Act 1, Scene 7
A room in Macbeth’s castle.
- Hoboys, torches. Enter a Sewer and divers Servants with
- dishes and service over the stage. Then enter Macbeth.
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- If it were done, when ’tis done, then ’twere well
- It were done quickly. If th’ assassination
- Could trammel up the consequence, and catch
- With his surcease, success; that but this blow
- Might be the be-all and the end-all—here,
- But here, upon this bank and shoal of time,
- We’ld jump the life to come. But in these cases
- We still have judgment here, that we but teach
- Bloody instructions, which, being taught, return
- To plague th’ inventor. This even-handed justice
- Commends th’ ingredience of our poison’d chalice
- To our own lips. He’s here in double trust:
- First, as I am his kinsman and his subject,
- Strong both against the deed; then, as his host,
- Who should against his murderer shut the door,
- Not bear the knife myself. Besides, this Duncan
- Hath borne his faculties so meek, hath been
- So clear in his great office, that his virtues
- Will plead like angels, trumpet-tongu’d, against
- The deep damnation of his taking-off;
- And pity, like a naked new-born babe,
- Striding the blast, or heaven’s cherubin, hors’d
- Upon the sightless couriers of the air,
- Shall blow the horrid deed in every eye,
- That tears shall drown the wind. I have no spur
- To prick the sides of my intent, but only
- Vaulting ambition, which o’erleaps itself,
- And falls on th’ other—
- Enter Lady Macbeth.
- How now? What news?
- He has almost supp’d. Why have you left the chamber?
- Hath he ask’d for me?
- Know you not he has?
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- We will proceed no further in this business:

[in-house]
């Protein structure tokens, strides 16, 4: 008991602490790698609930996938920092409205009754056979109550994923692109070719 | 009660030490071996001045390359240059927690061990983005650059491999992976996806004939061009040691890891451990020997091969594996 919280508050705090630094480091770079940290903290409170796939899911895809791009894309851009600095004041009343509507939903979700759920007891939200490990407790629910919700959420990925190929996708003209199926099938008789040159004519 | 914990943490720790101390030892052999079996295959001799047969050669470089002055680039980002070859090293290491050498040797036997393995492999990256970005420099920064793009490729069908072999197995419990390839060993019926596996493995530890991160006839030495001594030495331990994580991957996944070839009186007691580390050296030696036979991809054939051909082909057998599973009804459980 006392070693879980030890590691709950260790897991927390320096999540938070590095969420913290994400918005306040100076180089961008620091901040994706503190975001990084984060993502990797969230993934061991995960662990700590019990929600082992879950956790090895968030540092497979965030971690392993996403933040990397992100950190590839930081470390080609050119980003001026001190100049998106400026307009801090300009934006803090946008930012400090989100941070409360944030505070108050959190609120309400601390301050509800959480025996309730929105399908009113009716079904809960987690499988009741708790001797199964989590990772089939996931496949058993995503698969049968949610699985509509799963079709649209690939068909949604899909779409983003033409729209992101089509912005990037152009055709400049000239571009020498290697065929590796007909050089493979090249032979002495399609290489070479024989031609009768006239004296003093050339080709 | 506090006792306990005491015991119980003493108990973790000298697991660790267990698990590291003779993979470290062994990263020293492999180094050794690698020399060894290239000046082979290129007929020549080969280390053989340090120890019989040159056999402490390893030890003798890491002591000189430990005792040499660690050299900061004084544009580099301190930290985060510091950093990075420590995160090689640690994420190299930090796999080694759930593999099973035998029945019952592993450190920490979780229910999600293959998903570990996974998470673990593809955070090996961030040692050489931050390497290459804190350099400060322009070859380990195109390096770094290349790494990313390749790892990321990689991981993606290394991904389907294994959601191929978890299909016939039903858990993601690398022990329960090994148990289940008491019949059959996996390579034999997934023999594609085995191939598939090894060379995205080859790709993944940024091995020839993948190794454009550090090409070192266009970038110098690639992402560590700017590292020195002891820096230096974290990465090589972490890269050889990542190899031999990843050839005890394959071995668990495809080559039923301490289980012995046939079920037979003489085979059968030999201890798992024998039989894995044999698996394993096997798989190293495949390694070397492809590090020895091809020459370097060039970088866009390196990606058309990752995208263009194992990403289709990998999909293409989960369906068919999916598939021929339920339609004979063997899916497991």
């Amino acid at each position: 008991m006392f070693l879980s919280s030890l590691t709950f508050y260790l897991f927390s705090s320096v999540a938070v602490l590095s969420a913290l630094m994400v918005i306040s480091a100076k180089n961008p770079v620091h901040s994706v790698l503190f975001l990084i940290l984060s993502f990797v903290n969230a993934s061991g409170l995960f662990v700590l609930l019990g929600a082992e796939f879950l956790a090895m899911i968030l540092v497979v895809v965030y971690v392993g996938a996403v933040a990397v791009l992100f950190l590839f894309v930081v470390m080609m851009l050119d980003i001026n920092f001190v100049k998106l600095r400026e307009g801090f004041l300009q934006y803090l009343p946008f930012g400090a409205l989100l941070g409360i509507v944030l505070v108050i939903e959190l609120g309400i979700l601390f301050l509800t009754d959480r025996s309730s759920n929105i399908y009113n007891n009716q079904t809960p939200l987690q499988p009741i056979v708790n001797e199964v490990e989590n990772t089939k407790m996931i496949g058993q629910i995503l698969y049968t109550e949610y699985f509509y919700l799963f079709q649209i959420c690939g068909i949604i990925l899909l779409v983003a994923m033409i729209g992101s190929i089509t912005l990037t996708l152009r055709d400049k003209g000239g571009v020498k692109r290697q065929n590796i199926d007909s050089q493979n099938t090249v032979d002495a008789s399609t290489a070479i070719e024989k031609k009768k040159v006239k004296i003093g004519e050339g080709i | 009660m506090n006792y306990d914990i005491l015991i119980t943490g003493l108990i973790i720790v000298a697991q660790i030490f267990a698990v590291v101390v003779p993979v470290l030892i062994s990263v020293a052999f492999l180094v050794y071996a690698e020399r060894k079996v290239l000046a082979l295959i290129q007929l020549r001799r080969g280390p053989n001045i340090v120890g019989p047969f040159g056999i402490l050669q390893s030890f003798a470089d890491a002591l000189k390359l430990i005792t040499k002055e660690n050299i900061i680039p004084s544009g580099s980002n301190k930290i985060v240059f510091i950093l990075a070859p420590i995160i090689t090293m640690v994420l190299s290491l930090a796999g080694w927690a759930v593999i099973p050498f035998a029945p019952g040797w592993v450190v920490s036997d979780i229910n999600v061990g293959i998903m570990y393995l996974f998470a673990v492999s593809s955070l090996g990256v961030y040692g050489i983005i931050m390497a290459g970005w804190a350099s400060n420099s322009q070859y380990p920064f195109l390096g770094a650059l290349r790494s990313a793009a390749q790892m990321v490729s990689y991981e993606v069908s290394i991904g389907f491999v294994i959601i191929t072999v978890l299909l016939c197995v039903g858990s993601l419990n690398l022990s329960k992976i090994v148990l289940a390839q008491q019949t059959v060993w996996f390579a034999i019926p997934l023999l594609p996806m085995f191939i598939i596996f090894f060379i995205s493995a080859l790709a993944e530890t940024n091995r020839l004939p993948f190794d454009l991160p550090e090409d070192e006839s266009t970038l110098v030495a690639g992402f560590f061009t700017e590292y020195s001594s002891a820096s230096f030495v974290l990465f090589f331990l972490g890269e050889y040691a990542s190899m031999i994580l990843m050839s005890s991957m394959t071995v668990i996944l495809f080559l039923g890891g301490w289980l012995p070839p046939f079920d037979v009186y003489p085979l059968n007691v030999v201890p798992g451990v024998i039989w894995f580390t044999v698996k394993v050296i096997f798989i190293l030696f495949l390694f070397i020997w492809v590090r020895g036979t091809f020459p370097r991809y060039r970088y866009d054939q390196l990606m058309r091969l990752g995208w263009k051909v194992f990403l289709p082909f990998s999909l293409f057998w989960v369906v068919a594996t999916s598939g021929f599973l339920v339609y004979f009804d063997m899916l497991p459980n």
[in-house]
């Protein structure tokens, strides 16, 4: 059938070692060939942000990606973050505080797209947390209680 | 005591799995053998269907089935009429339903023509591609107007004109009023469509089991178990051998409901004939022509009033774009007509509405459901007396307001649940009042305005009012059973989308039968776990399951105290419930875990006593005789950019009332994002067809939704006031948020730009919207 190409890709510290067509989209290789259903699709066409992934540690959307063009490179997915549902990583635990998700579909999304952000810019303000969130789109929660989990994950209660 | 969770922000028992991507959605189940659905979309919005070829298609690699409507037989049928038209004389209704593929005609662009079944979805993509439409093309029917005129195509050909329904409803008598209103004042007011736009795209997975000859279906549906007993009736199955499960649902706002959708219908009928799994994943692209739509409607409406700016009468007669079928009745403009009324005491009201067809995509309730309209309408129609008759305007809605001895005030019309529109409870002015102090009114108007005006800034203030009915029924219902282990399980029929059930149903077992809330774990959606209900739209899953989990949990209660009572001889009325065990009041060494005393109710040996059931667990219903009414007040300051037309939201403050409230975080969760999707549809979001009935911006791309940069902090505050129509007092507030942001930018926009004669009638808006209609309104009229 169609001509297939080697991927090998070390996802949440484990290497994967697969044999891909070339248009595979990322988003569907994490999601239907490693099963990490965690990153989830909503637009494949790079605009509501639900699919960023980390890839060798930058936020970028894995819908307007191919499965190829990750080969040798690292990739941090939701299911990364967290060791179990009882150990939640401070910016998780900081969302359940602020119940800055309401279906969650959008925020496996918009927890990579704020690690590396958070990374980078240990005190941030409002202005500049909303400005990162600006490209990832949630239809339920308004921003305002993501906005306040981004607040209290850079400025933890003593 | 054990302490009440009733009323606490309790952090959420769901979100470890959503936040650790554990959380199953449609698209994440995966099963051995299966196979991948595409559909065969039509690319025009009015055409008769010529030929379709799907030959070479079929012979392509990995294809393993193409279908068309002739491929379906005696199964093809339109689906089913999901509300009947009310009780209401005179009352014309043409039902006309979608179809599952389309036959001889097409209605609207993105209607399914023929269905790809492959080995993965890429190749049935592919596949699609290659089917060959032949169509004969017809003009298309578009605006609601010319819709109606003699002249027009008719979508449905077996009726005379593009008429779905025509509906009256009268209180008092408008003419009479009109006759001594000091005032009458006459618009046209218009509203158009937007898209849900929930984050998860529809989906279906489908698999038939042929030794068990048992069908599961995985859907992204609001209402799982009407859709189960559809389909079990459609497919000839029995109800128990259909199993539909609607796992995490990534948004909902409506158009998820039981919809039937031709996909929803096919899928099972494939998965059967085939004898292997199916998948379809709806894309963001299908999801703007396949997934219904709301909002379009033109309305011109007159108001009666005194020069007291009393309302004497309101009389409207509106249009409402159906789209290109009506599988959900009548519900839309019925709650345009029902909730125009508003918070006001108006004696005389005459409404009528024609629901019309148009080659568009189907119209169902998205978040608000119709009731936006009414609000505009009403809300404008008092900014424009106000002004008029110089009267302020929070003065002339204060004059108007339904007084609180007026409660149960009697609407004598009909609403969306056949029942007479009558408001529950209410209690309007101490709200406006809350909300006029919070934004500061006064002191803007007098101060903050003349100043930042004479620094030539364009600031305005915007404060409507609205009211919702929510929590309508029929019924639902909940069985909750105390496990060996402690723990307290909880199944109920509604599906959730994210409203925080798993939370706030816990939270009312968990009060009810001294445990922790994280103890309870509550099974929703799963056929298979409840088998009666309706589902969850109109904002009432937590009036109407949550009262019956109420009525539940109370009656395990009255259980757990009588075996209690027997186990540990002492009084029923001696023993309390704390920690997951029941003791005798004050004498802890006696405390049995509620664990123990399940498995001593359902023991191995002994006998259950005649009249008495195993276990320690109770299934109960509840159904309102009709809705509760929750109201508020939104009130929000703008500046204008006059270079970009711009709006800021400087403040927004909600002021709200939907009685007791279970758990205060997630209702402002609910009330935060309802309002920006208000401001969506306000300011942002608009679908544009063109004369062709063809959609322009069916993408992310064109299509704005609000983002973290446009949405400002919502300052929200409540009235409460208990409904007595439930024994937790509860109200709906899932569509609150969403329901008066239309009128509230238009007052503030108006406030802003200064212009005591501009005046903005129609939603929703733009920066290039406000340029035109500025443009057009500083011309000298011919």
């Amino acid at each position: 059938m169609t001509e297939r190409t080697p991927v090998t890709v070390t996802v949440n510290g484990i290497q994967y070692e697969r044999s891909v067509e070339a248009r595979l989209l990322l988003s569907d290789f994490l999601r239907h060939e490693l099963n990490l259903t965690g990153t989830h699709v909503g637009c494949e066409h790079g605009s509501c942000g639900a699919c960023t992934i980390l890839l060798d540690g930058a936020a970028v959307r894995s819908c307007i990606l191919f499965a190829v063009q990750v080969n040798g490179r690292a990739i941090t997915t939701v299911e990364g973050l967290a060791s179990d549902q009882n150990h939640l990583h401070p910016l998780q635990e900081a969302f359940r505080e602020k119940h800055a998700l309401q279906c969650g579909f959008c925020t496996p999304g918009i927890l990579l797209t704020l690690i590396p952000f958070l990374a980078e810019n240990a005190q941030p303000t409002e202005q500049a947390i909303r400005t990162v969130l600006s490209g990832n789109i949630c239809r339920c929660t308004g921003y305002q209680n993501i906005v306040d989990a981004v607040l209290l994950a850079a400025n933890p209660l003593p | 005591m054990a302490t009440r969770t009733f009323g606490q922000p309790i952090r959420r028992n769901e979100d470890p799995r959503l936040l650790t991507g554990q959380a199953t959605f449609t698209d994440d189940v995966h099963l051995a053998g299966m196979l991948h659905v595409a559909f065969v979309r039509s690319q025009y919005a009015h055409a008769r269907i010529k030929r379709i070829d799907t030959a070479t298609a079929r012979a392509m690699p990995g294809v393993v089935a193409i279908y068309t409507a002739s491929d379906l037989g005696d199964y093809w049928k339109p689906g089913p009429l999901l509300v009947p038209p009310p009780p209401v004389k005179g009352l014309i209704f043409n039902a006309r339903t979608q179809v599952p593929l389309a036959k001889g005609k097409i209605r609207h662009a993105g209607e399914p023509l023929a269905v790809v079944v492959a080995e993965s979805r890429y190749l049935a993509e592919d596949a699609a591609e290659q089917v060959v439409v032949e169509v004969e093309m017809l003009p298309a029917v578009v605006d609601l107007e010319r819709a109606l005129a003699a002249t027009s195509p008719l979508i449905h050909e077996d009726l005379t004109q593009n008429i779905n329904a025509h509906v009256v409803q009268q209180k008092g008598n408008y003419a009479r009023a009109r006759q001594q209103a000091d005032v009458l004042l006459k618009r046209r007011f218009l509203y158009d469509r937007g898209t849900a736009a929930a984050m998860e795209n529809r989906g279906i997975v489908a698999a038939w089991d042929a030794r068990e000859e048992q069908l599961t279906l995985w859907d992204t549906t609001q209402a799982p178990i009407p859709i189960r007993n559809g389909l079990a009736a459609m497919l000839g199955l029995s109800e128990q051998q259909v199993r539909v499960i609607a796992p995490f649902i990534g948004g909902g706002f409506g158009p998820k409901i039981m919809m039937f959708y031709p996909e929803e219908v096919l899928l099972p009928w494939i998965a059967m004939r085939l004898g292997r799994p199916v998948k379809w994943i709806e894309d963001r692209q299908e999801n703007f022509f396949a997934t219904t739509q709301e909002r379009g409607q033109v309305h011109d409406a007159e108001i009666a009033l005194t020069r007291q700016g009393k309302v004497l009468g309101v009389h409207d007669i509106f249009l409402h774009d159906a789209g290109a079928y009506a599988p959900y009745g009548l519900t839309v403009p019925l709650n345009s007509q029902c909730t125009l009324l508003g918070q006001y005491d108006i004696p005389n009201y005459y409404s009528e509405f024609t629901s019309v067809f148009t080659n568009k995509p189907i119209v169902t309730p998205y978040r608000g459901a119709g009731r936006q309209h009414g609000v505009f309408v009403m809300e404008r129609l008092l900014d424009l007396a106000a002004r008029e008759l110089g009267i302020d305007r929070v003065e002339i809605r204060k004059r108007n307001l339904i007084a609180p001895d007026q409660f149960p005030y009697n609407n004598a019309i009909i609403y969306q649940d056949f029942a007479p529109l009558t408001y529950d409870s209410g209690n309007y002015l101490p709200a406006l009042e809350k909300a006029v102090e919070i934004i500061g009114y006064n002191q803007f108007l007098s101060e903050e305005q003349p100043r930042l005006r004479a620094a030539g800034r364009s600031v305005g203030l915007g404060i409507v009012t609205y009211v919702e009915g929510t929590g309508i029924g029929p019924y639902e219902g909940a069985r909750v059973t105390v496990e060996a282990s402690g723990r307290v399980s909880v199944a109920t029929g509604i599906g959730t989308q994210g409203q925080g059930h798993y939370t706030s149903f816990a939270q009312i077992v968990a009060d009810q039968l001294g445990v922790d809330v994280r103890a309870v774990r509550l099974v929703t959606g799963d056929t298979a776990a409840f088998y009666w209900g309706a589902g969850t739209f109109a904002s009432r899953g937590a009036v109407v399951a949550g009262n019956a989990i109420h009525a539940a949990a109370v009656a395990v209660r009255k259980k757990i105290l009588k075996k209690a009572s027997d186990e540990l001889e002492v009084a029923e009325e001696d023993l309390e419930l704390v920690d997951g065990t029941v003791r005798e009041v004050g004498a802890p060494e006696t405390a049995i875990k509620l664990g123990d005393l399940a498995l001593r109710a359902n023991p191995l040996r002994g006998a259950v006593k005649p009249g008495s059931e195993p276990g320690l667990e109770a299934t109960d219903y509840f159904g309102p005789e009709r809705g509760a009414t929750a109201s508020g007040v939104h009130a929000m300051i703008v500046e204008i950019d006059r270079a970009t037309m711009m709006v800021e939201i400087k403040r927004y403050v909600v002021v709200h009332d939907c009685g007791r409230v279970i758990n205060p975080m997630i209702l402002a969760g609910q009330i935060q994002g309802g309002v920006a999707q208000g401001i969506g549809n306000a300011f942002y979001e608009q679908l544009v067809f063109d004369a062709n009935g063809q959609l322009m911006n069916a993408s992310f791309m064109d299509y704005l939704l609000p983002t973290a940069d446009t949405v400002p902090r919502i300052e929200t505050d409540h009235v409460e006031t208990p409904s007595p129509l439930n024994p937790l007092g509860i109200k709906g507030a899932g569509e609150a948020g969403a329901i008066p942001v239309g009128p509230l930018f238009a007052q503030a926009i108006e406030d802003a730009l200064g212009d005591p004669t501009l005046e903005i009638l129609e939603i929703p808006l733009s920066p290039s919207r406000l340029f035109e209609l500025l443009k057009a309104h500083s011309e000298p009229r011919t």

- He hath honor’d me of late, and I have bought
- Golden opinions from all sorts of people,
- Which would be worn now in their newest gloss,
- Not cast aside so soon.
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- Was the hope drunk
- Wherein you dress’d yourself? Hath it slept since?
- And wakes it now to look so green and pale
- At what it did so freely? From this time
- Such I account thy love. Art thou afeard
- To be the same in thine own act and valor
- As thou art in desire? Wouldst thou have that
- Which thou esteem’st the ornament of life,
- And live a coward in thine own esteem,
- Letting “I dare not” wait upon “I would,”
- Like the poor cat i’ th’ adage?
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- Prithee peace!
- I dare do all that may become a man;
- Who dares do more is none.
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- What beast was’t then
- That made you break this enterprise to me?
- When you durst do it, then you were a man;
- And to be more than what you were, you would
- Be so much more the man. Nor time, nor place,
- Did then adhere, and yet you would make both:
- They have made themselves, and that their fitness now
- Does unmake you. I have given suck, and know
- How tender ’tis to love the babe that milks me;
- I would, while it was smiling in my face,
- Have pluck’d my nipple from his boneless gums,
- And dash’d the brains out, had I so sworn as you
- Have done to this.
- If we should fail?
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- We fail?
- But screw your courage to the sticking place,
- And we’ll not fail. When Duncan is asleep
- (Whereto the rather shall his day’s hard journey
- Soundly invite him), his two chamberlains
- Will I with wine and wassail so convince,
- That memory, the warder of the brain,
- Shall be a fume, and the receipt of reason
- A limbeck only. When in swinish sleep
- Their drenched natures lies as in a death,
- What cannot you and I perform upon
- Th’ unguarded Duncan? What not put upon
- His spungy officers, who shall bear the guilt
- Of our great quell?
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- Bring forth men-children only!
- For thy undaunted mettle should compose
- Nothing but males. Will it not be receiv’d,
- When we have mark’d with blood those sleepy two
- Of his own chamber, and us’d their very daggers,
- That they have done’t?
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- Who dares receive it other,
- As we shall make our griefs and clamor roar
- Upon his death?
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- I am settled, and bend up
- Each corporal agent to this terrible feat.
- Away, and mock the time with fairest show:
- False face must hide what the false heart doth know.